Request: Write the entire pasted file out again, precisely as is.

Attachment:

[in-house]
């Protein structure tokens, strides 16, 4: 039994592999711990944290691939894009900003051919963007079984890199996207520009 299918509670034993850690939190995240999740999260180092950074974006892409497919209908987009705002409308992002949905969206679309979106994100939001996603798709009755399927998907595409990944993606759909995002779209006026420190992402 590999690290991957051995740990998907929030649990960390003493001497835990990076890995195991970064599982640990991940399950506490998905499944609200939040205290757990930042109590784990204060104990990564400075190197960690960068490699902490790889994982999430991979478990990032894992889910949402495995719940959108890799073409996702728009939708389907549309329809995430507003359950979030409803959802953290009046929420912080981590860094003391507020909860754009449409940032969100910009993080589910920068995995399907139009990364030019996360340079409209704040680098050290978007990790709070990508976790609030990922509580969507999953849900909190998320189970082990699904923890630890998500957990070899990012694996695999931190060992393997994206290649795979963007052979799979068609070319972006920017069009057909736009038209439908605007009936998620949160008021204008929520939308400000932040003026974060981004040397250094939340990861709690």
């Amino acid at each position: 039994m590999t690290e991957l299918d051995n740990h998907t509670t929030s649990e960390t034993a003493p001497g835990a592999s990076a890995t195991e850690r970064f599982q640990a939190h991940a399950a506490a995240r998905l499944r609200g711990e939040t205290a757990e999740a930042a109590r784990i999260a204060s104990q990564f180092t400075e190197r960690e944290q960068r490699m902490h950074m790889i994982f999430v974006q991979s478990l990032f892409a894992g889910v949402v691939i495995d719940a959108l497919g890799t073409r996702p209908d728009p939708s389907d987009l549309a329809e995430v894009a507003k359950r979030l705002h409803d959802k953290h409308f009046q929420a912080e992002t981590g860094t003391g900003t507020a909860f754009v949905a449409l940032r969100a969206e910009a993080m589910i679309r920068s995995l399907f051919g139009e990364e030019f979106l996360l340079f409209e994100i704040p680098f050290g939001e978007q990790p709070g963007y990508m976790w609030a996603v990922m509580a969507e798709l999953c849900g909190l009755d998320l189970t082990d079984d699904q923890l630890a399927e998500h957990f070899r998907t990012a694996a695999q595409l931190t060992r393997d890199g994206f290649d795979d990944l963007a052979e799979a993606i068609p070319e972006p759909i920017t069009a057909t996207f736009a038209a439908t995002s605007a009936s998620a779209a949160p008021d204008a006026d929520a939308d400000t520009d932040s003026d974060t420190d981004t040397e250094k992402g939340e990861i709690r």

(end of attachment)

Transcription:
[in-house]
């Protein structure tokens, strides 16, 4: 039994592999711990944290691939894009900003051919963007079984890199996207520009 299918509670034993850690939190995240999740999260180092950074974006892409497919209908987009705002409308992002949905969206679309979106994100939001996603798709009755399927998907595409990944993606759909995002779209006026420190992402 590999690290991957051995740990998907929030649990960390003493001497835990990076890995195991970064599982640990991940399950506490998905499944609200939040205290757990930042109590784990204060104990990564400075190197960690960068490699902490790889994982999430991979478990990032894992889910949402495995719940959108890799073409996702728009939708389907549309329809995430507003359950979030409803959802953290009046929420912080981590860094003391507020909860754009449409940032969100910009993080589910920068995995399907139009990364030019996360340079409209704040680098050290978007990790709070990508976790609030990922509580969507999953849900909190998320189970082990699904923890630890998500957990070899990012694996695999931190060992393997994206290649795979963007052979799979068609070319972006920017069009057909736009038209439908605007009936998620949160008021204008929520939308400000932040003026974060981004040397250094939340990861709690």
């Amino acid at each position: 039994m590999t690290e991957l299918d051995n740990h998907t509670t929030s649990e960390t034993a003493p001497g835990a592999s990076a890995t195991e850690r970064f599982q640990a939190h991940a399950a506490a995240r998905l499944r609200g711990e939040t205290a757990e999740a930042a109590r784990i999260a204060s104990q990564f180092t400075e190197r960690e944290q960068r490699m902490h950074m790889i994982f999430v974006q991979s478990l990032f892409a894992g889910v949402v691939i495995d719940a959108l497919g890799t073409r996702p209908d728009p939708s389907d987009l549309a329809e995430v894009a507003k359950r979030l705002h409803d959802k953290h409308f009046q929420a912080e992002t981590g860094t003391g900003t507020a909860f754009v949905a449409l940032r969100a969206e910009a993080m589910i679309r920068s995995l399907f051919g139009e990364e030019f979106l996360l340079f409209e994100i704040p680098f050290g939001e978007q990790p709070g963007y990508m976790w609030a996603v990922m509580a969507e798709l999953c849900g909190l009755d998320l189970t082990d079984d699904q923890l630890a399927e998500h957990f070899r998907t990012a694996a695999q595409l931190t060992r393997d890199g994206f290649d795979d990944l963007a052979e799979a993606i068609p070319e972006p759909i920017t069009a057909t996207f736009a038209a439908t995002s605007a009936s998620a779209a949160p008021d204008a006026d929520a939308d400000t520009d932040s003026d974060t420190d981004t040397e250094k992402g939340e990861i709690r």